Today's New York Times shares a story about a tug of war between unions and politicians in Chicago. The issue? Longer school days. When the teacher's union failed to approve a longer school day, politicians took the issue directly to schools, offering teachers a 2% bonus if they agreed. In a surprising move, many teachers and schools agreed, even over the objections of their union leaders. The union is pursuing the issue before the labor board, but it is far from resolved. Clearly, public sentiment nationwide dictates that unions provide more visible reforms on their own lest politicians and legislatures try to override the process. Educators can no longer sit back and teach, but we must continually reflect upon our teaching and the educational process to make sure we are doing all we can to help our students succeed. Doing anything less means that others will make those decisions for us.
Here's the article that I'm talking about:
The New York Times
Sunday, September 18, 2011
Saturday, September 10, 2011
For me, the events of 9/11 became a catalyst that changed my thinking about the world we live in.
While living in South Jersey, removed from direct contact with the events of the day, I nonetheless was shocked to see them unfold on tv. I was incredulous--could this really be happening in my country, a bastion of safety and security? My fear erupted, and I scrambled to gather my children from their schools, uniting my family so that we could escape if necessary. While I made every effort to reassure my children that everything would be ok, I struggled to remain composed. I was shocked, scared, and confused. My husband and I could do nothing but continually watch the news coverage, exacerbating our fears.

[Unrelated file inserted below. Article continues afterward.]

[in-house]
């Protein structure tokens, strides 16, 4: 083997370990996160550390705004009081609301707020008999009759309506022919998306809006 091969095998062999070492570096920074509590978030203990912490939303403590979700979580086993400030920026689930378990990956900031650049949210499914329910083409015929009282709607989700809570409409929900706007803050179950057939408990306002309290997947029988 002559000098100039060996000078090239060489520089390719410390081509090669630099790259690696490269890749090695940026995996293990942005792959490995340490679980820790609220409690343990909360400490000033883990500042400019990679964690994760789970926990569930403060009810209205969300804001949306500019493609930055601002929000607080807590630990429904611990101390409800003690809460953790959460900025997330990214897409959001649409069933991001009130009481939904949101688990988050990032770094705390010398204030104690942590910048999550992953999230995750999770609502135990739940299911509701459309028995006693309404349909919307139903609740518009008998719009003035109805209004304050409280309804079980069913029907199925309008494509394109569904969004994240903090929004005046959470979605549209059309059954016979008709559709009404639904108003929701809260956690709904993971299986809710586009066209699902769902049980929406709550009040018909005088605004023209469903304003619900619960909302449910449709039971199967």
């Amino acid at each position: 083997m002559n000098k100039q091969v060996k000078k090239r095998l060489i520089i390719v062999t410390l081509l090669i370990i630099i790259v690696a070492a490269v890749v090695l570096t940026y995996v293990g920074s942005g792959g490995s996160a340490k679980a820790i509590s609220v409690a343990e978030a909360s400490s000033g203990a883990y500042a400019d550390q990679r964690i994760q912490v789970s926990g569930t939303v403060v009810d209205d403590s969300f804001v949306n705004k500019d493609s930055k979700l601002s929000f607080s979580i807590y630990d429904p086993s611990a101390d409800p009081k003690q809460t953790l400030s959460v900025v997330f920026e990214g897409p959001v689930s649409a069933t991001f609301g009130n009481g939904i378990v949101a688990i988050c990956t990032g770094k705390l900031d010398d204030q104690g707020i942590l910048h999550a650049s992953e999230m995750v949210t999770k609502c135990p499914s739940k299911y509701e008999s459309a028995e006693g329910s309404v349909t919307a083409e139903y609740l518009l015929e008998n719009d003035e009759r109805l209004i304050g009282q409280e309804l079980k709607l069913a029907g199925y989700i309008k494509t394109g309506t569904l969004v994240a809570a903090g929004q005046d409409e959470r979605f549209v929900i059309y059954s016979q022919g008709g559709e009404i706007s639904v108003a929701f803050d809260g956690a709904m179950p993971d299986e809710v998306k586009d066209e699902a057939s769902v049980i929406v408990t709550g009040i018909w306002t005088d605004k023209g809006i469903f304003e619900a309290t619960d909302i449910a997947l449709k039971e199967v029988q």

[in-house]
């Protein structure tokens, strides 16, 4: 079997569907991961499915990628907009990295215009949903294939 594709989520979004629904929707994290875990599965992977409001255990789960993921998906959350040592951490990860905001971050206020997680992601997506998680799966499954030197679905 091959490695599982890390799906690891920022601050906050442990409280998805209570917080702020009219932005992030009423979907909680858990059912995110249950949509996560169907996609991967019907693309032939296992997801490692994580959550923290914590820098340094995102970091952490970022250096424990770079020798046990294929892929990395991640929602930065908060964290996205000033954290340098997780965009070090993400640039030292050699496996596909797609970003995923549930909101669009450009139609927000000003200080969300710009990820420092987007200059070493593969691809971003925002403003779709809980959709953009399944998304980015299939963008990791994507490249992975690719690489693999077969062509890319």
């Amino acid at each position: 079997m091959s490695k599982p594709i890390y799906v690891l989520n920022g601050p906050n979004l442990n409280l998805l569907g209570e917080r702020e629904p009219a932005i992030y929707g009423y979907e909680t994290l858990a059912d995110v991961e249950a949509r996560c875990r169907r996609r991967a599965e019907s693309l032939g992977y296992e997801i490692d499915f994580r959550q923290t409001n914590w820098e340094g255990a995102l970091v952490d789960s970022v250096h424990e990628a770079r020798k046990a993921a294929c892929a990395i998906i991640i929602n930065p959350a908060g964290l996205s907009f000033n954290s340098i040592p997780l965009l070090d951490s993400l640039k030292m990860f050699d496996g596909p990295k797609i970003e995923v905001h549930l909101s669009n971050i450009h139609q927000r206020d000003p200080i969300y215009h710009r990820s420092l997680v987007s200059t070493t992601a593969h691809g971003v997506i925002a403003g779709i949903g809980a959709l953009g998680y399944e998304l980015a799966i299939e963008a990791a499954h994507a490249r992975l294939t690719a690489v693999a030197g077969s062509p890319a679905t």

As time wore on, and American patriots responded to the distress of our fellow countrymen, I became energized with the unity of our American spirit, the ability to persevere even in the face of ultimate despair. I saw local first responders renew their dedication to service, and I saw neighbors step up to provide the necessary support to heal our fellow citizenry. Yes, we were still afraid of unknown threats, but we were united in our healing process.
It has been a long, arduous journey for Americans, and many of us still bear the scars from that fateful day. Yet it has proven to me that the resiliency of the American spirit lies within us all. We can overcome the fear and hatred that threatened to destroy us, then and even now. I, for one, have determined that it is my duty to help combat the ignorance that leads to divisiveness. I have taken it upon myself to educate my own children about the need for tolerance and acceptance, even when others' ideas are in conflict with my own.
As an educator, I work to build pathways to bridge the divides that separate us. I work to help my students resolve their differences, even when our ideological foundations appear to be threatened. I celebrate the uniqueness of each of my students and celebrate our respective cultures. Most of all, I celebrate the fact that I am an American. I am proud of my fellow countrymen, and I know that we share a bright future, even in the face of adversity. Together, we can achieve greatness!